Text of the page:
The: I-can’t-wait-to-try: The Steam Crane. It boasts exceptional craft beers, and aims to be the best Bristol restaurant South of the river; it is certainly one I can’t wait to try. It’s been open since early 2014, so I’m not quite sure why I haven’t been yet. But after a flow of glowing reviews, it’s certainly next on my list. Check out their menu here.

Below is a list of other good places not to be ignored. Because it’s important to support independent local (and often new) restaurants, rather than the big chains.

Pizza: Bosco, Flour & Ash.

Pubs: The Kenny, The Grain Barge, The Portcullis – or any Dawkins Pub, The Pump House (if anything, for the gin), The Rummer (for beers, the giant fire and one particular Indian red wine – not the food…), The Beer Emporium.

Sushi: Bento Boss or Noa.

Ramen: Sticks & Broth.

Best Milkshake: Rocotillos.

Firm faves: The Olive Shed, Birch.

Cafes: Papadeli, Primrose Cafe, Boston Tea Party.

Best for carnivores: Forget Grill Stock, be  better than the Cow Shed. Go to the Ox.

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 ^ Pieminister at St. Nicks. ^

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  ^’The Bosco – at Bosco’ ^

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^ The interior at Sticks & Broth ^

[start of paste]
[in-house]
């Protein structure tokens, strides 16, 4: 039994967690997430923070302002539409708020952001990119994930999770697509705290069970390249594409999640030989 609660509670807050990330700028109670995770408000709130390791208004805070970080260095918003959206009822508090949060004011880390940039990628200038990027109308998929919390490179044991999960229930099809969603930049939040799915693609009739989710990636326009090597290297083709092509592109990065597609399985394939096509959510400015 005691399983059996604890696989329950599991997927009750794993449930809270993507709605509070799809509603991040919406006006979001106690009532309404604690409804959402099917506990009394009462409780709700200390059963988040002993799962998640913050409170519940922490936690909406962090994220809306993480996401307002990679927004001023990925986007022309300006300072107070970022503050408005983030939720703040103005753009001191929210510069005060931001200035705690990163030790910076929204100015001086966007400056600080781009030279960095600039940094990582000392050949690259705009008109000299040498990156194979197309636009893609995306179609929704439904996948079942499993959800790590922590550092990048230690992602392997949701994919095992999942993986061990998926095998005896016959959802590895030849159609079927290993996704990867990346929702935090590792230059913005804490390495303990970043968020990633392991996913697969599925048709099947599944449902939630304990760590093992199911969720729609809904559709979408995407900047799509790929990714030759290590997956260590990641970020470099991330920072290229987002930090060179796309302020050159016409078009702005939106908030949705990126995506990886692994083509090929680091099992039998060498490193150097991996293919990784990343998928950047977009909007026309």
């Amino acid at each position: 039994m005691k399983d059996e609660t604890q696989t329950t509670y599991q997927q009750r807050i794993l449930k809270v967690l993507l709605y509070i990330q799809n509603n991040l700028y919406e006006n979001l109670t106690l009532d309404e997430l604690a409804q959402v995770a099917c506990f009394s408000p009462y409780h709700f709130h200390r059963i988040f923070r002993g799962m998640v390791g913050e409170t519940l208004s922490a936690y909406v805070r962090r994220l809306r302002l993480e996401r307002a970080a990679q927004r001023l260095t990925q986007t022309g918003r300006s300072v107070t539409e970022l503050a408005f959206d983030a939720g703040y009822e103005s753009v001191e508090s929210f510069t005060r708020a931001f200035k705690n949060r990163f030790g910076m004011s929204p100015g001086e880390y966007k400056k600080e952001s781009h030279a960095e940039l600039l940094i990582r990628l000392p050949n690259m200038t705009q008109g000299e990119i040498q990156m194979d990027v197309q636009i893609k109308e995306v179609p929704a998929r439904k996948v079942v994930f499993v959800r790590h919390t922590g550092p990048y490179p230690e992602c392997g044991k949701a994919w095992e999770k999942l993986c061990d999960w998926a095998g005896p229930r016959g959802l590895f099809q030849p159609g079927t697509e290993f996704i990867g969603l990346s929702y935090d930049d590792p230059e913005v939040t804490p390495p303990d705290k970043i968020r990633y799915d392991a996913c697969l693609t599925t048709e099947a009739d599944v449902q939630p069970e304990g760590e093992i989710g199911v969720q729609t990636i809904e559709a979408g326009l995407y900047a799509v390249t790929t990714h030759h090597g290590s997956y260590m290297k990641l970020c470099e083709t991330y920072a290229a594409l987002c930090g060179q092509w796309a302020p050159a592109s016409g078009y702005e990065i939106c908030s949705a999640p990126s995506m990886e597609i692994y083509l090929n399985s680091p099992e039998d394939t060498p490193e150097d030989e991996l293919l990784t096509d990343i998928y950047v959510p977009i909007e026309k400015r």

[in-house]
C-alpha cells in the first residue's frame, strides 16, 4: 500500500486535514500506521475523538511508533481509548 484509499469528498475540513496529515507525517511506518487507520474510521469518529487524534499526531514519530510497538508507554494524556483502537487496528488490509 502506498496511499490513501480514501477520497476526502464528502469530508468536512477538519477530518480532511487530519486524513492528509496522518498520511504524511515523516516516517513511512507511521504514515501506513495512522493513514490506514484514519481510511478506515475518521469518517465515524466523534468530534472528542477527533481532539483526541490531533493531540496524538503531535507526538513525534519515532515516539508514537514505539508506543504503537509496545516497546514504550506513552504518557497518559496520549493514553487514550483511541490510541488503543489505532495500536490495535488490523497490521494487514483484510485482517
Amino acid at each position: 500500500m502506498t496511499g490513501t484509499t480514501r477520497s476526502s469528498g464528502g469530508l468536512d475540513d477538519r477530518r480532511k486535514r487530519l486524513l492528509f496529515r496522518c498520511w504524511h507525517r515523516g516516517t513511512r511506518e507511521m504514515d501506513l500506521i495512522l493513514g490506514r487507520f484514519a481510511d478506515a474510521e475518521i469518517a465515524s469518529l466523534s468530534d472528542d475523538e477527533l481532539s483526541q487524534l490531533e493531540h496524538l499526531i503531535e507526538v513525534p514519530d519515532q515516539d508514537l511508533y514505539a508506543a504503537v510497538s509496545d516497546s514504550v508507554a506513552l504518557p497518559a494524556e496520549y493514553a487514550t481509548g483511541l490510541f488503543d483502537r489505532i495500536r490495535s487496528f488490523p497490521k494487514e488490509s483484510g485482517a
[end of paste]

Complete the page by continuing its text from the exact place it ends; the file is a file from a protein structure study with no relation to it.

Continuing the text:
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^ Gelato @ Bosco ^

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^ Three courses @ Birch back on their opening weekend ^

(Small apology about the random photos, I have recently lost my phone, (and so all my recent photos,) so I only have what I took in the summer!!)

Outlaw’s Empire.

— This post got really long. Flick through the pictures and read the summarising sentence at the bottom if you have more important things to do with your day, no one would blame you for that. —

This post has been side-lined for a while, in favour of recipe testing, my job, job hunting and other, less valid procrastination activities. However, the announcement of the latest Michelin guide last week reminded me of my failings as a new blogger, and the desire to document my un-nurtured opinion returned. Why? Because Outlaw’s Fish Kitchen, Port Issac, has been awarded a prestigious star. Hmmm.

I should say now, before I rip this accolade apart, that I’m a massive fan of Nathan Outlaw. The boy’s got talent, serious talent. And it’s a popular opinion to share. But the decision to award his newest establishment a Michelin star, strikes me as odd, misplaced, and highlights the flaws in the system. I fear at this point my boyfriend may accidentally happen upon this blog, read this, and shrink away in embarrassment as I boldly talk about something I honestly know very little about. But I suppose having a wordpress account lets anyone who can type have an opinion, so why not document mine.